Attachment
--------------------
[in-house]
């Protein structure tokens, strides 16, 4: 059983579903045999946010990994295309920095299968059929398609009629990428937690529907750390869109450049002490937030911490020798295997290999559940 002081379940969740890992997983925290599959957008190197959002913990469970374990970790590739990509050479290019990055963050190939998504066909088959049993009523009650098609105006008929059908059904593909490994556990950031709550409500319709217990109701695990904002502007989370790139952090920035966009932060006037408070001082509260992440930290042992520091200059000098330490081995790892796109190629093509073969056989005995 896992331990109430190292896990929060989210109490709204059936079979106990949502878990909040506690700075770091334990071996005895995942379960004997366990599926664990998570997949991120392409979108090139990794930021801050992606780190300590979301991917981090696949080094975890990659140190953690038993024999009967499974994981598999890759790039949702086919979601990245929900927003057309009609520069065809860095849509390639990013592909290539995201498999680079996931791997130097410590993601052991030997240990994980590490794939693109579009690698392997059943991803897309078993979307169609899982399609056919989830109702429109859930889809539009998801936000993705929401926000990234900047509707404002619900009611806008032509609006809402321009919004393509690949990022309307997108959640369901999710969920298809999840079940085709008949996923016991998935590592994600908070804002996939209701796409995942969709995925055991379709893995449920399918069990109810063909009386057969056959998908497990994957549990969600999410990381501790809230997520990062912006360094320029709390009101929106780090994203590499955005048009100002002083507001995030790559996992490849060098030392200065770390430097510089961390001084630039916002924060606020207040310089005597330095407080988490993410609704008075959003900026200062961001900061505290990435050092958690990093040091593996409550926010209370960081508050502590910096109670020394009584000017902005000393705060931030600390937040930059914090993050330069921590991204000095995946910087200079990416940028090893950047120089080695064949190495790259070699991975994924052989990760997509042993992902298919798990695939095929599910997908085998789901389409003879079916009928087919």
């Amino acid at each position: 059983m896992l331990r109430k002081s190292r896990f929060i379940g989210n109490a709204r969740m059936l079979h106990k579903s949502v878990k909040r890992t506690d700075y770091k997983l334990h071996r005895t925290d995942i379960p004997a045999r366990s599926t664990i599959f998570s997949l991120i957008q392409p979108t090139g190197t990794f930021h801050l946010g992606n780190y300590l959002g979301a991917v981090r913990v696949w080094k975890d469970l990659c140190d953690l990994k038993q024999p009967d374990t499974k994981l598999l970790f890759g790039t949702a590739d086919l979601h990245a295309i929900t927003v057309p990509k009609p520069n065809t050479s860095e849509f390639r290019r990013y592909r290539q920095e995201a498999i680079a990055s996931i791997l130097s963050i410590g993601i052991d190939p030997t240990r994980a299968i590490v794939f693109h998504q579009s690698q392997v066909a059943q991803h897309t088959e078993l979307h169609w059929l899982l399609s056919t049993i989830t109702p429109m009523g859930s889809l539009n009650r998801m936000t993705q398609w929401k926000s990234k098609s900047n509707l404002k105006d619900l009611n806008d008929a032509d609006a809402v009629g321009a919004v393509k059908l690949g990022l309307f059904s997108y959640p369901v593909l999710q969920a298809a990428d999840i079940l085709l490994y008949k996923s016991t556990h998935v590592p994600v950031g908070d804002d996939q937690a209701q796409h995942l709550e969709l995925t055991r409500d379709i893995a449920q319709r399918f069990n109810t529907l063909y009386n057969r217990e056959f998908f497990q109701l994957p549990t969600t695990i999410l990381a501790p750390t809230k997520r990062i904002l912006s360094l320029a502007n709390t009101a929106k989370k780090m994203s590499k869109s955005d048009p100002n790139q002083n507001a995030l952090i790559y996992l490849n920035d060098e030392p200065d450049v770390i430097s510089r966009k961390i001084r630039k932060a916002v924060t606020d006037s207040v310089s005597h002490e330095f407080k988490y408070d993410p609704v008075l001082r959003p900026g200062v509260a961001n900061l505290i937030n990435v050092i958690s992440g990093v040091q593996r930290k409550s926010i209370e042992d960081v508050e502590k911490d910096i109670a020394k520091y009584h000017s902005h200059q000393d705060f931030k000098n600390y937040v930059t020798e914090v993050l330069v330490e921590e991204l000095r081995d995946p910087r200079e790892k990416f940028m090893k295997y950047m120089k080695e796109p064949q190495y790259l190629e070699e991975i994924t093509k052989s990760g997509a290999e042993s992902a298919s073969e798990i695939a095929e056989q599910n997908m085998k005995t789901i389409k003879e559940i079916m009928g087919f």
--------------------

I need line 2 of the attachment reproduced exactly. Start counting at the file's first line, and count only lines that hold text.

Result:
């Protein structure tokens, strides 16, 4: 059983579903045999946010990994295309920095299968059929398609009629990428937690529907750390869109450049002490937030911490020798295997290999559940 002081379940969740890992997983925290599959957008190197959002913990469970374990970790590739990509050479290019990055963050190939998504066909088959049993009523009650098609105006008929059908059904593909490994556990950031709550409500319709217990109701695990904002502007989370790139952090920035966009932060006037408070001082509260992440930290042992520091200059000098330490081995790892796109190629093509073969056989005995 896992331990109430190292896990929060989210109490709204059936079979106990949502878990909040506690700075770091334990071996005895995942379960004997366990599926664990998570997949991120392409979108090139990794930021801050992606780190300590979301991917981090696949080094975890990659140190953690038993024999009967499974994981598999890759790039949702086919979601990245929900927003057309009609520069065809860095849509390639990013592909290539995201498999680079996931791997130097410590993601052991030997240990994980590490794939693109579009690698392997059943991803897309078993979307169609899982399609056919989830109702429109859930889809539009998801936000993705929401926000990234900047509707404002619900009611806008032509609006809402321009919004393509690949990022309307997108959640369901999710969920298809999840079940085709008949996923016991998935590592994600908070804002996939209701796409995942969709995925055991379709893995449920399918069990109810063909009386057969056959998908497990994957549990969600999410990381501790809230997520990062912006360094320029709390009101929106780090994203590499955005048009100002002083507001995030790559996992490849060098030392200065770390430097510089961390001084630039916002924060606020207040310089005597330095407080988490993410609704008075959003900026200062961001900061505290990435050092958690990093040091593996409550926010209370960081508050502590910096109670020394009584000017902005000393705060931030600390937040930059914090993050330069921590991204000095995946910087200079990416940028090893950047120089080695064949190495790259070699991975994924052989990760997509042993992902298919798990695939095929599910997908085998789901389409003879079916009928087919």